The Energy Department plans to leverage much of its $62 billion in infrastructure funding to benefit low-income and minority communities, while environmental justice advocates see a need for wholesale changes in funding distribution to get dollars to the intended places.
The department’s standardized language is a key lever to scaling up the Biden administration’s Justice40 goals, Tony Reames, senior adviser on energy justice, told Bloomberg Law. The language is to be issued in funding guidance to state energy offices and tucked into competitive grants.
The Justice40 initiative calls for federal funding to deliver at least 40% of benefits to marginalized communities. Reames is working with about a dozen other agency researchers to better target the agency’s funding by mapping current disparities, he said.
Less than 6% of agency funding—about $2.2 billion of $38.5 billion in spending in fiscal year 2021—were in line with Justice40 priorities, according to the agency’s Energy Justice Dashboard. The database of departmental funding lists seven priority funding areas, including housing, clean energy, job training, transportation, climate change, clean water, and remediating legacy pollution.
The Biden administration is “under some pressure to deliver” on environmental justice, “and I think the Justice40 initiative is a ripe place for the administration to do so,” said Simone Jones, an environmental partner at Sidley Austin LLP.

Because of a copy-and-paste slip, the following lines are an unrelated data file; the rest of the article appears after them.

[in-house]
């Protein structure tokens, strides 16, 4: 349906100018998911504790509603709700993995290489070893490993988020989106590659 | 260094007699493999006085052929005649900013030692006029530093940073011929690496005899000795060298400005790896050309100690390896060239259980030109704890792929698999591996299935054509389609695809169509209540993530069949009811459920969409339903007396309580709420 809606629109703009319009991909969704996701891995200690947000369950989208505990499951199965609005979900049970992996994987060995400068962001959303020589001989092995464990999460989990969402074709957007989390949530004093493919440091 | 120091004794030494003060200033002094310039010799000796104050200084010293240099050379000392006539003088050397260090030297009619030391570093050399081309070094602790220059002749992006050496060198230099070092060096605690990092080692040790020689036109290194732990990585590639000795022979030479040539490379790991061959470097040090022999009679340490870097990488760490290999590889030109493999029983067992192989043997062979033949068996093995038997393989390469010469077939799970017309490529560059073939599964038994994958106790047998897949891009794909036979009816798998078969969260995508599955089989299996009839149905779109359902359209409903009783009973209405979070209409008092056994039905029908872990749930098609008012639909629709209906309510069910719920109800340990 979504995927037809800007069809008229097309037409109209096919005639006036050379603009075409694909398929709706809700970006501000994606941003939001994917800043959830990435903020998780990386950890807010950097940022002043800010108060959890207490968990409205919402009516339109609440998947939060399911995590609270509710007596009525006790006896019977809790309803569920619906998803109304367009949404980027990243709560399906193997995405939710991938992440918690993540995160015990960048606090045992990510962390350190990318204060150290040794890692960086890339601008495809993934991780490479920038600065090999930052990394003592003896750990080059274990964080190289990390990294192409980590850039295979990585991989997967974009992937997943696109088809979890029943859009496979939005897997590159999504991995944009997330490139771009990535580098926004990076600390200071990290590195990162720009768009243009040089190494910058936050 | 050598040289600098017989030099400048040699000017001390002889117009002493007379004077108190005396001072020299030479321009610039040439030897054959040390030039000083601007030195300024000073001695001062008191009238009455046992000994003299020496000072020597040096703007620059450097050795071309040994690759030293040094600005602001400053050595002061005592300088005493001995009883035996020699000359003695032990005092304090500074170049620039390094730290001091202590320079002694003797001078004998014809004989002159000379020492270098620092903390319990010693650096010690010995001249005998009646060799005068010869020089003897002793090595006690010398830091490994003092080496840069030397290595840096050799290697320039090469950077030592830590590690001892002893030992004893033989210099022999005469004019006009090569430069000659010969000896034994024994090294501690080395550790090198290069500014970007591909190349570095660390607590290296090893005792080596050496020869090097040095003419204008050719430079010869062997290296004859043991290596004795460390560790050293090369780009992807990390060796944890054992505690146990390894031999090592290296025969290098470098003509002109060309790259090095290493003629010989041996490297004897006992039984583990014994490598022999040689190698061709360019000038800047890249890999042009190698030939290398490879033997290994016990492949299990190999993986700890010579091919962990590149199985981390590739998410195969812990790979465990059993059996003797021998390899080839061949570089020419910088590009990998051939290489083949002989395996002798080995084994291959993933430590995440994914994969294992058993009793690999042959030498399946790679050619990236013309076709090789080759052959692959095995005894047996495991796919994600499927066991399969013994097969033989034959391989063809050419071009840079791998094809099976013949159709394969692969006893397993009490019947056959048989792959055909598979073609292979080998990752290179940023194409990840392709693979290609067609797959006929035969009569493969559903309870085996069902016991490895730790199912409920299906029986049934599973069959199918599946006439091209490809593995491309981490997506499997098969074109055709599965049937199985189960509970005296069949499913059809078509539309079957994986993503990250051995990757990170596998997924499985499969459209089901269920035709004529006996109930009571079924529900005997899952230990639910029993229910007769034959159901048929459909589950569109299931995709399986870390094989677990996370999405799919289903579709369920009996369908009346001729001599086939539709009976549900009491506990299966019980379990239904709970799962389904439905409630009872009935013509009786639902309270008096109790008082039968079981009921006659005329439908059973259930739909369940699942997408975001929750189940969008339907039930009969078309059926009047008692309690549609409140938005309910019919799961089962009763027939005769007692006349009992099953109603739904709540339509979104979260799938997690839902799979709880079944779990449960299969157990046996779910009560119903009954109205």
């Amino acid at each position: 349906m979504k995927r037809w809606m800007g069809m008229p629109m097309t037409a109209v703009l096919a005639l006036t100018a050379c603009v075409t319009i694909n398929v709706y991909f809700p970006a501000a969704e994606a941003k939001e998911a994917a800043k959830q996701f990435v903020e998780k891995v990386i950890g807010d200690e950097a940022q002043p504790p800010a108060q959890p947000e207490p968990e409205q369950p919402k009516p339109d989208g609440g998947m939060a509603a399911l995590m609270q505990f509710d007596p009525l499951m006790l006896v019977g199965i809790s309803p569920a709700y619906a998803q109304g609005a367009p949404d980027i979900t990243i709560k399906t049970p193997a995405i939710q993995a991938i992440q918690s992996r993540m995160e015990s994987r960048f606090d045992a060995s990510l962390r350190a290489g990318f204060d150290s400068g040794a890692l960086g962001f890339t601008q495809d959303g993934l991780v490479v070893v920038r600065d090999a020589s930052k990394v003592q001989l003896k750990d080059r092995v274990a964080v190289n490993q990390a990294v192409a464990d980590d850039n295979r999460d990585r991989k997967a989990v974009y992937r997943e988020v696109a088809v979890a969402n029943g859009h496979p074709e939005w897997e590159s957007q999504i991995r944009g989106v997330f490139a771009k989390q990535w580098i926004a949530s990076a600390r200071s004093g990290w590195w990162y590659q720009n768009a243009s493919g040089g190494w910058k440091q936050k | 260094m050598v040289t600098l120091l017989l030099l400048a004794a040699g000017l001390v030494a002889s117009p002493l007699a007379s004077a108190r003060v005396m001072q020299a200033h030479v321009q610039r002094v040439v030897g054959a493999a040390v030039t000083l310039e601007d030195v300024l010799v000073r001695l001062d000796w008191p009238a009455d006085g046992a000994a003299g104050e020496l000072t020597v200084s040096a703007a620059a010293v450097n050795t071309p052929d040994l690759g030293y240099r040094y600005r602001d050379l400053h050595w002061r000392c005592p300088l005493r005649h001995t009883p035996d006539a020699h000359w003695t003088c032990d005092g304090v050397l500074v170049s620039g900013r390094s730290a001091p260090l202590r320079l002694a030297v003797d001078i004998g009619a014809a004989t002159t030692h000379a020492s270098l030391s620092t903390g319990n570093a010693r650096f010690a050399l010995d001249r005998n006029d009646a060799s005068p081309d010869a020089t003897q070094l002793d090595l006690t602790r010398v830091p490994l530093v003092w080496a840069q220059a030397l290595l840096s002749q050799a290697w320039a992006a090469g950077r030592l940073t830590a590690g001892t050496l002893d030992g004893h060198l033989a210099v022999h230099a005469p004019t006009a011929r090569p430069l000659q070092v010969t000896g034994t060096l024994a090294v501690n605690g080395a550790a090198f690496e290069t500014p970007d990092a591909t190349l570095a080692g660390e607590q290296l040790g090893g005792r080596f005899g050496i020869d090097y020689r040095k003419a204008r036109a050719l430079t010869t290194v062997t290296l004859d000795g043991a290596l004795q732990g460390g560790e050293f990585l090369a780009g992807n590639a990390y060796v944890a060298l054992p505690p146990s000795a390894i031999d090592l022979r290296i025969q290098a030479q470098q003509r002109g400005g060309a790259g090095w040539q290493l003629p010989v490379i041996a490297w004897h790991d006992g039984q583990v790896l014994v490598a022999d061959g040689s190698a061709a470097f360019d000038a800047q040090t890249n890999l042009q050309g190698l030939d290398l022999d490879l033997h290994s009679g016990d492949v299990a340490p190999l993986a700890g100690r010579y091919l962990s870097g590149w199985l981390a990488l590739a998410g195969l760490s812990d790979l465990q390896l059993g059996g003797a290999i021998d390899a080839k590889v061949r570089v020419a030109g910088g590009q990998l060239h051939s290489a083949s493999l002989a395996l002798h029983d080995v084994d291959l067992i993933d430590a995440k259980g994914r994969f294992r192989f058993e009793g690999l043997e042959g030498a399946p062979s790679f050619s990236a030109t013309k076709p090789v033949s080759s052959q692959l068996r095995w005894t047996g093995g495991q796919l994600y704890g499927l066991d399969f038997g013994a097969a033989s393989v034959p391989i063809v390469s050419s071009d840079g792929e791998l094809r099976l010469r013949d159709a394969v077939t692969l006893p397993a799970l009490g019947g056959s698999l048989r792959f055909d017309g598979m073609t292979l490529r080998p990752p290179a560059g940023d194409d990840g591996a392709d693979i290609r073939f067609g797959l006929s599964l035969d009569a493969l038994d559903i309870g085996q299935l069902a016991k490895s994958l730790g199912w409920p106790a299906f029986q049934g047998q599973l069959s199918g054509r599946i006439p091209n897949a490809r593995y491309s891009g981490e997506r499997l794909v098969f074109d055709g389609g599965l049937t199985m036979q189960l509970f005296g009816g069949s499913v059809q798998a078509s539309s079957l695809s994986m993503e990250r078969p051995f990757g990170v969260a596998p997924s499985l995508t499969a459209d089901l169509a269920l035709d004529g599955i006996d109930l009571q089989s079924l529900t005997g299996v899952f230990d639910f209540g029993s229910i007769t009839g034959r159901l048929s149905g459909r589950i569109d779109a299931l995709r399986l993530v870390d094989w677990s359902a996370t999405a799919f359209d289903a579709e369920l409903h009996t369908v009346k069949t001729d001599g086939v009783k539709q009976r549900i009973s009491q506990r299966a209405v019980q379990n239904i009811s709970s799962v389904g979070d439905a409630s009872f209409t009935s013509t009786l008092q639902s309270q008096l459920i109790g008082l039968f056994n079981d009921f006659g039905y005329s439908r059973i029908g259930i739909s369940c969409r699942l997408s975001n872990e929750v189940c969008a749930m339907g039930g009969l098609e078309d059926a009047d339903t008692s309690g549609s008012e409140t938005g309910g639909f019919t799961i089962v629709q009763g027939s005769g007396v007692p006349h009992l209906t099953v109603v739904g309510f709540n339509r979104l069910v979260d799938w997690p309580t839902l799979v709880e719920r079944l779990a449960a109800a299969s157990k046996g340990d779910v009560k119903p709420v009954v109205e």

Referencing the DOE figures, she said, “I completely expect that that 5 to 6% number is going to increase significantly this year and next.”
Justice40 allows the department “to identify who are the communities that have not been able to benefit from the energy system of the past,” said Reames, who is on leave from his job as a sustainability professor at the University of Michigan.
The dashboard includes funding decisions made before the administration’s Justice40 initiative, he said.
“This is a new thing,” he said. “So I think just putting that information out there, and people being able to calculate their programs—where are we doing 40% and then set those goals to actually get there—this data reporting and analysis allows that to happen.”
Reames couldn’t say when the guidance would be made available. The department is waiting on comments from states and other stakeholders.
The $62 billion from the $1 trillion infrastructure bill approved in November includes $21.5 billion for clean energy demonstrations and research hubs; $11 billion for power grid resilience to extreme weather and cyberattacks; $7 billion to support a battery supply chain; and $6 billion to aid nuclear plants.
The agency is targeting grid upgrades in minority communities that often experience more outages for longer periods of time, Reames said. Clean energy research could result in the rollout of community solar that directly benefits low-income communities that can struggle to afford the fossil fuel generation next door, he said.
The department could encourage state energy and transportation departments to work together—similar to a recent federal joint initiative—to roll out electric vehicle charging stations near marginalized communities, Reames said. The bill established a workforce board to spur job training in new clean energy sectors.